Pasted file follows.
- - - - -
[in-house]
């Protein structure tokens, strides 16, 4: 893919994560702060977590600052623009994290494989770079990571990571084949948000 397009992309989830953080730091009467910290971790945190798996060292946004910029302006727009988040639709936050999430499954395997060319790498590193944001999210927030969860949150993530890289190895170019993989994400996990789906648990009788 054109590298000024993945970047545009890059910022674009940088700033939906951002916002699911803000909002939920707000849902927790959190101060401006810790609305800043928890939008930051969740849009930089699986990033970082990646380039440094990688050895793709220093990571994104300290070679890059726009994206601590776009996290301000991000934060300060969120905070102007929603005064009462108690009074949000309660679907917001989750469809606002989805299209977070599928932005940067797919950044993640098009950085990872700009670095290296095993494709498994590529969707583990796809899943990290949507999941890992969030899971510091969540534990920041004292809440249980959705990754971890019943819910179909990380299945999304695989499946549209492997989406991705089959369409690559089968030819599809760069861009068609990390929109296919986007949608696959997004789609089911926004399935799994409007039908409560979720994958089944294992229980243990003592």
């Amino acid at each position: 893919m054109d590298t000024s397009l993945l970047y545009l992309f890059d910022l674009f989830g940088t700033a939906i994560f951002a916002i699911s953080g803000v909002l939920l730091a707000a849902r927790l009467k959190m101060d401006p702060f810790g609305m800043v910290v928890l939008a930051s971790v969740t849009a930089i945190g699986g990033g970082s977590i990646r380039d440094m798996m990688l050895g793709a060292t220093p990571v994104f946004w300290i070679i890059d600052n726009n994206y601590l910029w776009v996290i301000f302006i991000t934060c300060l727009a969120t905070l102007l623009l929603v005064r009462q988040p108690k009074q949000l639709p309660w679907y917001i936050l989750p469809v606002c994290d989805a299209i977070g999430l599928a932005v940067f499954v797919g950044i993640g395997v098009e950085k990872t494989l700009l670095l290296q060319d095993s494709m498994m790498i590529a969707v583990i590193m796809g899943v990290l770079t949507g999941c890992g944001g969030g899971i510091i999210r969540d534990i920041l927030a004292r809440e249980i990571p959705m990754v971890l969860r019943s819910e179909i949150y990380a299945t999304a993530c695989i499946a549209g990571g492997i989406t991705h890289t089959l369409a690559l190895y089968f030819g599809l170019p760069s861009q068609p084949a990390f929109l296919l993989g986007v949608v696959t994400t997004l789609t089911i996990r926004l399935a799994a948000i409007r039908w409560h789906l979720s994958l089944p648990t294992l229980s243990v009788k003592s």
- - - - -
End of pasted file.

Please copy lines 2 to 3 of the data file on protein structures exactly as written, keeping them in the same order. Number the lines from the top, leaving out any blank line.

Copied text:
């Protein structure tokens, strides 16, 4: 893919994560702060977590600052623009994290494989770079990571990571084949948000 397009992309989830953080730091009467910290971790945190798996060292946004910029302006727009988040639709936050999430499954395997060319790498590193944001999210927030969860949150993530890289190895170019993989994400996990789906648990009788 054109590298000024993945970047545009890059910022674009940088700033939906951002916002699911803000909002939920707000849902927790959190101060401006810790609305800043928890939008930051969740849009930089699986990033970082990646380039440094990688050895793709220093990571994104300290070679890059726009994206601590776009996290301000991000934060300060969120905070102007929603005064009462108690009074949000309660679907917001989750469809606002989805299209977070599928932005940067797919950044993640098009950085990872700009670095290296095993494709498994590529969707583990796809899943990290949507999941890992969030899971510091969540534990920041004292809440249980959705990754971890019943819910179909990380299945999304695989499946549209492997989406991705089959369409690559089968030819599809760069861009068609990390929109296919986007949608696959997004789609089911926004399935799994409007039908409560979720994958089944294992229980243990003592």
């Amino acid at each position: 893919m054109d590298t000024s397009l993945l970047y545009l992309f890059d910022l674009f989830g940088t700033a939906i994560f951002a916002i699911s953080g803000v909002l939920l730091a707000a849902r927790l009467k959190m101060d401006p702060f810790g609305m800043v910290v928890l939008a930051s971790v969740t849009a930089i945190g699986g990033g970082s977590i990646r380039d440094m798996m990688l050895g793709a060292t220093p990571v994104f946004w300290i070679i890059d600052n726009n994206y601590l910029w776009v996290i301000f302006i991000t934060c300060l727009a969120t905070l102007l623009l929603v005064r009462q988040p108690k009074q949000l639709p309660w679907y917001i936050l989750p469809v606002c994290d989805a299209i977070g999430l599928a932005v940067f499954v797919g950044i993640g395997v098009e950085k990872t494989l700009l670095l290296q060319d095993s494709m498994m790498i590529a969707v583990i590193m796809g899943v990290l770079t949507g999941c890992g944001g969030g899971i510091i999210r969540d534990i920041l927030a004292r809440e249980i990571p959705m990754v971890l969860r019943s819910e179909i949150y990380a299945t999304a993530c695989i499946a549209g990571g492997i989406t991705h890289t089959l369409a690559l190895y089968f030819g599809l170019p760069s861009q068609p084949a990390f929109l296919l993989g986007v949608v696959t994400t997004l789609t089911i996990r926004l399935a799994a948000i409007r039908w409560h789906l979720s994958l089944p648990t294992l229980s243990v009788k003592s």